Handed a bill to pay more than $25 million in missed annual payments over the last two decades, Cemex now has three options, according to the Bureau of Land Management, which issued the bill Friday.
The mining giant can pay the bill. That’s option one, BLM spokeswoman Erica St. Michel said Monday.
Option two, should Cemex choose, would be to ask for more time to pay.
And, the last option, according to the BLM, is to show why the federal government shouldn’t cancel the mining contracts.
Phone and email messages left with Cemex representatives Monday were not returned.
“I did speak with Masis (Hagobian) on Friday,” Michel said, referring to the city of Santa Clarita’s administrative analyst handling the Cenex issue.
The news Michel shared Friday with city officials left them happy that the BLM decision could be the tool that, once and for all, prohibits any chance that mining could commence in Soledad Canyon.
In a certified letter sent Friday to Cemex officials based in West Palm Beach, Florida, Joseph Stout, BLM California acting state director explained how the mining company ended up owing $25 million.
The money owed stems from the conditions laid out in two contracts issued to Cemex on March 9, 1990, for two consecutive 10-year periods, during which Cemex would sever, extract and removed aggregate material from the land.
The clock began ticking on the first 10-year mining contract on Aug. 1, 2000, Stout outlined in his letter. This meant the second contract began on Aug. 1, 2010, ending July 31, 2020.
Stout pointed out that in all that time, no mining was done.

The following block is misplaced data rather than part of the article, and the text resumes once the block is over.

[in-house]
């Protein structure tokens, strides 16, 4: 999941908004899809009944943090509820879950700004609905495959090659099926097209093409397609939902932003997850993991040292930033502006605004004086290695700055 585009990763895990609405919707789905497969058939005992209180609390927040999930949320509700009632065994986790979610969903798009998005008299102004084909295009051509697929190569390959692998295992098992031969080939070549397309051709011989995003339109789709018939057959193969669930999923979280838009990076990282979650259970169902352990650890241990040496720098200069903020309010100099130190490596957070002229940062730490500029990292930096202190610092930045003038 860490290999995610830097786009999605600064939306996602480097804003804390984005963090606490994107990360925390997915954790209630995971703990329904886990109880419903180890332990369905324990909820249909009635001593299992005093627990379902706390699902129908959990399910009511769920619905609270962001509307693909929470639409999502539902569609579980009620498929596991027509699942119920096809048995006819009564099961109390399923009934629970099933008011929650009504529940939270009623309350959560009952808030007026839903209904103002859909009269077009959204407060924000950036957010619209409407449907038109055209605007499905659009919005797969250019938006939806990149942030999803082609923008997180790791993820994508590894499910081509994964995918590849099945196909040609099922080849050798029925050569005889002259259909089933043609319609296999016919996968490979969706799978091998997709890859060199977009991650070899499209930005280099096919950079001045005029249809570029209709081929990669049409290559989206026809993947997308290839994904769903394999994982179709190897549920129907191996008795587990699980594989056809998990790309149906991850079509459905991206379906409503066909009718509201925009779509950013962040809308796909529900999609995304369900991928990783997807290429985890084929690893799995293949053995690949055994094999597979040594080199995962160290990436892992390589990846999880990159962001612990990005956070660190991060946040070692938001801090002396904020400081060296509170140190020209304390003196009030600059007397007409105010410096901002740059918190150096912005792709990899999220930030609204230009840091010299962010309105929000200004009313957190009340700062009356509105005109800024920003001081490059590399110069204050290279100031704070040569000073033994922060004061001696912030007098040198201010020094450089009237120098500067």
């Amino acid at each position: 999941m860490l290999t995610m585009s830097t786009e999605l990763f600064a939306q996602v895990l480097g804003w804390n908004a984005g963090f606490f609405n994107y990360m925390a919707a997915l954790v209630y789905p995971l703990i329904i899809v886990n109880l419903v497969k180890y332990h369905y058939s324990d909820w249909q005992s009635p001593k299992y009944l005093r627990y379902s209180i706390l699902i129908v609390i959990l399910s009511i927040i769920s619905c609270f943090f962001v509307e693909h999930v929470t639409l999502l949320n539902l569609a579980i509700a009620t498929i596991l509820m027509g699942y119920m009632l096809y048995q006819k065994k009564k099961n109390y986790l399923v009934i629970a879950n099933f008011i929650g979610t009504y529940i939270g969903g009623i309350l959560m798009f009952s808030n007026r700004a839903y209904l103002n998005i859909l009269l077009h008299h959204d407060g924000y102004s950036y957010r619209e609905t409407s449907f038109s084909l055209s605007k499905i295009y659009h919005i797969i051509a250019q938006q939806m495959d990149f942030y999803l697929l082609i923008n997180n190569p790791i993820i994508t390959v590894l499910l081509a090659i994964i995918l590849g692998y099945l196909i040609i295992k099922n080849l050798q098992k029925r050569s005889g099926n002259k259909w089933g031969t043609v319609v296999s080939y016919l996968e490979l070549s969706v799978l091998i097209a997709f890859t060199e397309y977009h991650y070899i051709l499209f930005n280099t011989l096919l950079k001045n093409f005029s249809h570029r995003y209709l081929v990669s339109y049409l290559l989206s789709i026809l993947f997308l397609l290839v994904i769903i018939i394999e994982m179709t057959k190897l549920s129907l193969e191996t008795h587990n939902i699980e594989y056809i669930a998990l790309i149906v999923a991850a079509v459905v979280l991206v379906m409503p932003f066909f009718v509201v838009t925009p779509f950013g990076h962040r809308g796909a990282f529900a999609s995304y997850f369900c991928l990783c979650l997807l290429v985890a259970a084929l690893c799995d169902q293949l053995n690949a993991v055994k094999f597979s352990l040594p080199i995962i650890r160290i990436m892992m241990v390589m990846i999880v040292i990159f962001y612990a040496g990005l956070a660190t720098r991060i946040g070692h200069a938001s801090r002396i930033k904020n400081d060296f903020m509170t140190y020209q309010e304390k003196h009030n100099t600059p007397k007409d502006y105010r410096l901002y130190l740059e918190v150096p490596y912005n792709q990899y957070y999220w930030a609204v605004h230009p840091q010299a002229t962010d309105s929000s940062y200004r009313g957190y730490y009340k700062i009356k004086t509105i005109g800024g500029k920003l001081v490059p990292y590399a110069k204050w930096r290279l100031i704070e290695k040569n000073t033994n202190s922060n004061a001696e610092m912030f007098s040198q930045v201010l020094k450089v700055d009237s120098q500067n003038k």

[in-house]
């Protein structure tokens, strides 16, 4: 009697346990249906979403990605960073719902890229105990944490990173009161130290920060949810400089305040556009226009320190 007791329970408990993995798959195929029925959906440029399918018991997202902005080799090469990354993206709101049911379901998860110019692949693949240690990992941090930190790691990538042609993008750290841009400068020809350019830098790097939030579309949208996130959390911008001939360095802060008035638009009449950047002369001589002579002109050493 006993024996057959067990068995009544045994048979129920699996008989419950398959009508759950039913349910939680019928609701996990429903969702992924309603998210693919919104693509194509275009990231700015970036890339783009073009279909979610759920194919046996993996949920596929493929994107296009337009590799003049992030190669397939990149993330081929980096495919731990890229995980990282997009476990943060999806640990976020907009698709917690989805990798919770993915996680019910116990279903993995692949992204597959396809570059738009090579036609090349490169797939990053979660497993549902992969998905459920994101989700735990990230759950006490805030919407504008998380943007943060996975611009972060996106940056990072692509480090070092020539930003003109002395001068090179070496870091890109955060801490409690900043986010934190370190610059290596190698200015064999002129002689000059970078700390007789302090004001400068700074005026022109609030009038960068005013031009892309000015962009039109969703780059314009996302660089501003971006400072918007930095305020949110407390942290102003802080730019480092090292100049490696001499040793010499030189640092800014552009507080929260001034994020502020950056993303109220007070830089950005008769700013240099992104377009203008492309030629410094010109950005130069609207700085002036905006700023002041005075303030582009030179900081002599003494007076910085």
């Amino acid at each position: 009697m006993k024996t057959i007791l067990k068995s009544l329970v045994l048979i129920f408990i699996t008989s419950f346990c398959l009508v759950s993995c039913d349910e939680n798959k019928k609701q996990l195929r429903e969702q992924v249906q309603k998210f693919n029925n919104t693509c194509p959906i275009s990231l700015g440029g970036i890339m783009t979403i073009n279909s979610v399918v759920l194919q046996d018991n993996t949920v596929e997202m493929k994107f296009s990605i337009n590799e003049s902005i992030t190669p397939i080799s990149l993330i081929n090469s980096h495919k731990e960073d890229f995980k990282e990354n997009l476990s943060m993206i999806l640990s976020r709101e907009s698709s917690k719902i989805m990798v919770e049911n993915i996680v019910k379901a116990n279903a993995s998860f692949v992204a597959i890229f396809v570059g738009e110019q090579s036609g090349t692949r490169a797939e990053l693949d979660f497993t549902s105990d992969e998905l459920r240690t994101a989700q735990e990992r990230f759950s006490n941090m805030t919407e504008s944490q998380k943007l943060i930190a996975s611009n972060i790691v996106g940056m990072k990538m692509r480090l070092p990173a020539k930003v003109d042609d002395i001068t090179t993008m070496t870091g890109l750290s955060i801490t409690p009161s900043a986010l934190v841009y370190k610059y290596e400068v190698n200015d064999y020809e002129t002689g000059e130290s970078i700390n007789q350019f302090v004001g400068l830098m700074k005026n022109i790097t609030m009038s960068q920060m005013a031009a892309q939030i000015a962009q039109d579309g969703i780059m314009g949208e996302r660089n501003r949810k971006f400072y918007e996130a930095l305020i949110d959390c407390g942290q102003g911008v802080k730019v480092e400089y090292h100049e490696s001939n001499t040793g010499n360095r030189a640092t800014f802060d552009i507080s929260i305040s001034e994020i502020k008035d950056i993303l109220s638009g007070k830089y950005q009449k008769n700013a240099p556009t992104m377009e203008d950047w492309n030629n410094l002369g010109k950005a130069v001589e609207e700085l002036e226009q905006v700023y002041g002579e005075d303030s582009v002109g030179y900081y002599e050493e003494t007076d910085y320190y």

“Under both contracts, Cemex has a contractual and regulatory obligation to produce mineral material or to make annual payments in lieu of production,” Stout said in the letter.
Since they didn’t produce anything by mining, they are expected to come up with money in lieu of what should have been mined.
Cemex has 30 days since the date of the certified letter to respond to the notice.
There is another option Cemex could pursue.
Friday’s BLM decision could be appealed to the Interior Board of Land Appeals, Office of the Secretary.
This is the route Cemex chose to pursue in September 2015, a month after the BLM announced its decision to cancel the mining contracts.
It took the IBLA nearly five years to make a decision on that appeal. In March, the federal mediator body handed down a fractured decision, which was “affirmed in part, reversed in part, set aside in part and case remanded.”
If Cemex appeals Friday’s decision by the BLM — and the process takes as long as it did before — the IBLA could still be drafting its decision in 2024.
For more information about BLM’s decision, visit
On Twitter: @jamesarthurholt